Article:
Sunday, January 11, 2015
The ANITA balloon-born neutrino detection experiment has just finished its third flight. It flew for 22 days, 9 hours, during which time it circled Antarctic about 1 1/3 times.
ANITA floats high in the atmosphere (usually more than 100,000 feet), while it's 32 horn antennas look for radio waves from neutrino interactions in the Antarctic ice. Because of its height, it can scan an enormous volume of ice, out to the horizon, up to 600 km away. However, because of the distance to the interactions, it has a pretty high energy threshold, above 10^19 eV (roughly 100 times higher than ARIANNA). In its previous two flights, it did not see any neutrino interactions, but it did set some of the best current limits on ultra-high energy cosmic neutrinos. They also observed pulses which they attribute to coming from cosmic-ray air showers.
For the third (and what was planned to be the last) flight, the collaboration made a number of improvements to increase the experiments sensitivity, including the addition of a large, lower-frequency antenna, which be stowed for take-off and then released in-flight to hang below the balloon.
This flight was shorter than the previous flights; the second (ANITA-II) flight lasted 31 days, while the first flight was 35 days. NASA has a nice web-page showing the ANITA flight track. So, although the detector may have been more sensitive, this flight is unlikely to dramatically improve the overall ANITA sensitivity.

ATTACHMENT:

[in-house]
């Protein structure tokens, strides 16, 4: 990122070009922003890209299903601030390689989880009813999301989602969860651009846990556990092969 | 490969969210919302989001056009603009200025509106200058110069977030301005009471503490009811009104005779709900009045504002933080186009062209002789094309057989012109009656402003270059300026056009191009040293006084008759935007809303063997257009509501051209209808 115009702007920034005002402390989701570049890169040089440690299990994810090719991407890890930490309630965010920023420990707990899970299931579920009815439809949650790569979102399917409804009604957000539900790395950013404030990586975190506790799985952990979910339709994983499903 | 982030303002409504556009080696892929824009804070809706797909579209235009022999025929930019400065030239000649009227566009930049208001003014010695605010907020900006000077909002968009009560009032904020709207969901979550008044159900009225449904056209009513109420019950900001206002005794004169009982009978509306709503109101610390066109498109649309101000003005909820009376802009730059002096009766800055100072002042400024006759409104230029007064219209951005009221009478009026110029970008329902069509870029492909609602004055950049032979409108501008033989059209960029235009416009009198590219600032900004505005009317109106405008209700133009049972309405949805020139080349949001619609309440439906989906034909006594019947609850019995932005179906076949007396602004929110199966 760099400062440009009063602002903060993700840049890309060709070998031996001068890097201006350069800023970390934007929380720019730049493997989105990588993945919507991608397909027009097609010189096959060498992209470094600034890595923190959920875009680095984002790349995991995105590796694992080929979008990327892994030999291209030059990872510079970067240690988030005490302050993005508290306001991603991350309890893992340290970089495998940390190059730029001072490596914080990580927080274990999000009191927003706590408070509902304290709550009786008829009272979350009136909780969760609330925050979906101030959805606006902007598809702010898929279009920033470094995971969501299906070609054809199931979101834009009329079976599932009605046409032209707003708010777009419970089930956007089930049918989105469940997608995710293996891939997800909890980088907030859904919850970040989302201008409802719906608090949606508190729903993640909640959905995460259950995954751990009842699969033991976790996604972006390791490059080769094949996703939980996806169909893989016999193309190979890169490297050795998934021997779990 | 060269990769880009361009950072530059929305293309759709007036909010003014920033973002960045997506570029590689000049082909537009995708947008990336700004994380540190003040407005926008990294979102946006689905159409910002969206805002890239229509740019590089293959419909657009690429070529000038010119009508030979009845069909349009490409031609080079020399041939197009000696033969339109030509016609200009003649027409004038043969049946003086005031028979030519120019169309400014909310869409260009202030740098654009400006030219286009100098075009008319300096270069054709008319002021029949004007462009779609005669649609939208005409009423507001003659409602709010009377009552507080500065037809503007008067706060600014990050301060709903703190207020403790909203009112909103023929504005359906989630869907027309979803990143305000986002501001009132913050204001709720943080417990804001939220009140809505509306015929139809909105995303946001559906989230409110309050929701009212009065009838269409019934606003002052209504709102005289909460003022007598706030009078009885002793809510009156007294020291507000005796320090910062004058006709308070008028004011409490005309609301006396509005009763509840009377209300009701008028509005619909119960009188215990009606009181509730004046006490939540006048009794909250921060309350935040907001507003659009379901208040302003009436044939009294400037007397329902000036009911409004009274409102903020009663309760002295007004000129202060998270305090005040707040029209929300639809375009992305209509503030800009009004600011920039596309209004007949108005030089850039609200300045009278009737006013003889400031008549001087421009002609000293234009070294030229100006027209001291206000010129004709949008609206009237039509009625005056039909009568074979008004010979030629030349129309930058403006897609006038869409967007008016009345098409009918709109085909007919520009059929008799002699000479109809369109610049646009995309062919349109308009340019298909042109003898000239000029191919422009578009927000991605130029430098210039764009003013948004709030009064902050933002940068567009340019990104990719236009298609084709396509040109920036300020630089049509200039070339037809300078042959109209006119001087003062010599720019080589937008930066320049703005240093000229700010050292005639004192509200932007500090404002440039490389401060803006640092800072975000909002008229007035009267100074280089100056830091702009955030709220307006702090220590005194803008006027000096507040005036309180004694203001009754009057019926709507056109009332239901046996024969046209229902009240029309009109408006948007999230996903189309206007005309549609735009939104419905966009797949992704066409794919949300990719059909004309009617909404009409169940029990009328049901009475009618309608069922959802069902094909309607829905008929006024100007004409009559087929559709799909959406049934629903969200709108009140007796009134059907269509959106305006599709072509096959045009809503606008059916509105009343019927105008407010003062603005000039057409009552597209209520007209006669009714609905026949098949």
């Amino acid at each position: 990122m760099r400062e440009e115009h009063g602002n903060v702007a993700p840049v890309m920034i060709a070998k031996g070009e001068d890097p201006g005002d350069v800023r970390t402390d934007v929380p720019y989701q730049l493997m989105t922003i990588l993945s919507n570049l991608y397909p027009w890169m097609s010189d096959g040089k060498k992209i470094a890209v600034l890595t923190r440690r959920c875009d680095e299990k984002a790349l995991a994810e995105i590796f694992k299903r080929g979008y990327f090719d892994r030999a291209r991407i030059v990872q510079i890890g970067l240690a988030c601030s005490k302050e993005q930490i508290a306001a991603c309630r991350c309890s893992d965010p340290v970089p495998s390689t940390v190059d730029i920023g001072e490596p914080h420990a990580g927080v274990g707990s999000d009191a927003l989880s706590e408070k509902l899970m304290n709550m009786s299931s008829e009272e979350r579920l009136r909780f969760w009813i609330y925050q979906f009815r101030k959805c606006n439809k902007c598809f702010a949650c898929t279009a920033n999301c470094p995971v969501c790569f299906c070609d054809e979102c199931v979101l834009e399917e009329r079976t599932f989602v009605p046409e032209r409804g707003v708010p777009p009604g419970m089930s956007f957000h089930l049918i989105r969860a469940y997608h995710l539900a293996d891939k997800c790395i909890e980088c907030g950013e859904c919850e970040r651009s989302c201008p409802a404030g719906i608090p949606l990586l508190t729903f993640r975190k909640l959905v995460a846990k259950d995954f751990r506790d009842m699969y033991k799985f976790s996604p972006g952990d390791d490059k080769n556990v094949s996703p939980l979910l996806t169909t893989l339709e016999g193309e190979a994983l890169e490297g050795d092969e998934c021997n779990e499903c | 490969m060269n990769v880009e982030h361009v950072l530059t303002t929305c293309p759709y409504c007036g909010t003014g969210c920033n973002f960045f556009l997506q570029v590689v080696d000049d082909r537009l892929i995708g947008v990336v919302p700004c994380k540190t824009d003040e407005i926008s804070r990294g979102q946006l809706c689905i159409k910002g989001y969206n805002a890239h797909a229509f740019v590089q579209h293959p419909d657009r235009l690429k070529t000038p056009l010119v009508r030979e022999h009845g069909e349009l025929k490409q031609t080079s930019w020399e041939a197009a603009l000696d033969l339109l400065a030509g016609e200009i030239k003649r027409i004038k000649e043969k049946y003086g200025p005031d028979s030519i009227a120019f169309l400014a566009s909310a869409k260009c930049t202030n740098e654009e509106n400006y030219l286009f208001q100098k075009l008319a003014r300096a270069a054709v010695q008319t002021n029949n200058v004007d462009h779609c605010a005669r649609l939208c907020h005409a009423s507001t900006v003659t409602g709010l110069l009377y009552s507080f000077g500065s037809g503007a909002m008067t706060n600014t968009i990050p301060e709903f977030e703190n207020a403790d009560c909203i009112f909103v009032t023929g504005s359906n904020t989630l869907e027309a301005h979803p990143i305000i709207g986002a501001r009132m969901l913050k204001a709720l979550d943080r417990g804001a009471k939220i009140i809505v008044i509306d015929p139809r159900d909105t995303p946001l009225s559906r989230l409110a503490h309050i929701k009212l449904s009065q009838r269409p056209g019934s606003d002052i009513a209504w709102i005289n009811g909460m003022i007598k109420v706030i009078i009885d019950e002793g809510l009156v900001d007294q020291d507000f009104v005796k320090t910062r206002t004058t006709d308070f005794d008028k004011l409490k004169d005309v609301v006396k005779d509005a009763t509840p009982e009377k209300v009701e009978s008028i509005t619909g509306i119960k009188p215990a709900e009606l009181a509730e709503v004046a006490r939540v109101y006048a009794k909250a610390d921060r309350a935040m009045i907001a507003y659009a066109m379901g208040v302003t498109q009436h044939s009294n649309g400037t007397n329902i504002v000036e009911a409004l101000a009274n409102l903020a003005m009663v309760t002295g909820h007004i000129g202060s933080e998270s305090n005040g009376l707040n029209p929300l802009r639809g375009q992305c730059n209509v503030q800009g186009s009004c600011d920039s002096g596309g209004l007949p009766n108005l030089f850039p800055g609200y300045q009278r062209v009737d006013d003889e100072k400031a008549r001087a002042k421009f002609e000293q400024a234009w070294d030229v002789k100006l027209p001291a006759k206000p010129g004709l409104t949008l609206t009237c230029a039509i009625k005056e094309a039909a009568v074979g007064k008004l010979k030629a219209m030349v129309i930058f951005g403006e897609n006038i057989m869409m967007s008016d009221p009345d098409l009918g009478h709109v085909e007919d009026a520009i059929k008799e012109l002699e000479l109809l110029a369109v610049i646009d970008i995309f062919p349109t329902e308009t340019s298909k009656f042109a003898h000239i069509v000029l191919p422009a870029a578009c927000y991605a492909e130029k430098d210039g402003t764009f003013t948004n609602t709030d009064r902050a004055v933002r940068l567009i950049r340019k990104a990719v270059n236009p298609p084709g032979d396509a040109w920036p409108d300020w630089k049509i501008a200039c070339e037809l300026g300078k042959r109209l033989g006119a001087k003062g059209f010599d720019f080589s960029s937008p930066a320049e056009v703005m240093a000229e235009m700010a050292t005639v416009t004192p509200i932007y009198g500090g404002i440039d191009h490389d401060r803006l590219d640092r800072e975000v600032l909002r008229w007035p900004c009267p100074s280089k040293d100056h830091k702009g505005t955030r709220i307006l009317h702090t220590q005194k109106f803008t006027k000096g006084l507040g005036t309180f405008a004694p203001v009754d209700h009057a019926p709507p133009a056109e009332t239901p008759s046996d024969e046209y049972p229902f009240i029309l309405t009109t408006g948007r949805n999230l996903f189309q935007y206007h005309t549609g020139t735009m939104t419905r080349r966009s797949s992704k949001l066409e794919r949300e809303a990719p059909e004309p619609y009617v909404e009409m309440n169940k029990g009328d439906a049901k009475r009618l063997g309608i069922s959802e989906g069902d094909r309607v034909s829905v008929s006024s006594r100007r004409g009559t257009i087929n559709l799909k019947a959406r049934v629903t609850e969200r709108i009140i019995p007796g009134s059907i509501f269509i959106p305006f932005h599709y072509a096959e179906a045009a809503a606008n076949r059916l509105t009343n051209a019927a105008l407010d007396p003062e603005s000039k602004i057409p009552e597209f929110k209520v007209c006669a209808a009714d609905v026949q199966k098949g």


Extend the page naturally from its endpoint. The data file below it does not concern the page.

Katie Mulrey has written a couple of nice blog posts about the ANITA pre-flight preparations. They are here and here
I'm eagerly looking forward to hearing more about how the flight went, and how the data looks.
Tuesday, January 6, 2015
Big Bird made the American Physical Society list of the top ten physics news stories in 2014. The details were published our article extending the high-energy contained event search to 3 years of data (as discussed in a previous post).
We also published a number of interesting articles on other subjects: cosmic neutrinos at lower energies, dark matter, neutrino oscillations, the search for magnetic monopoles, and other subjects.
Francis Halzen and I have written an article for the CERN Courier summarizing what IceCube has learned so far, and discussing future plans with HEX and PINGU. I'm happy to report that the article became the cover story for the December, 2014 issue. It is available here; I may be biased, but I think it's a nice article, well worth reading.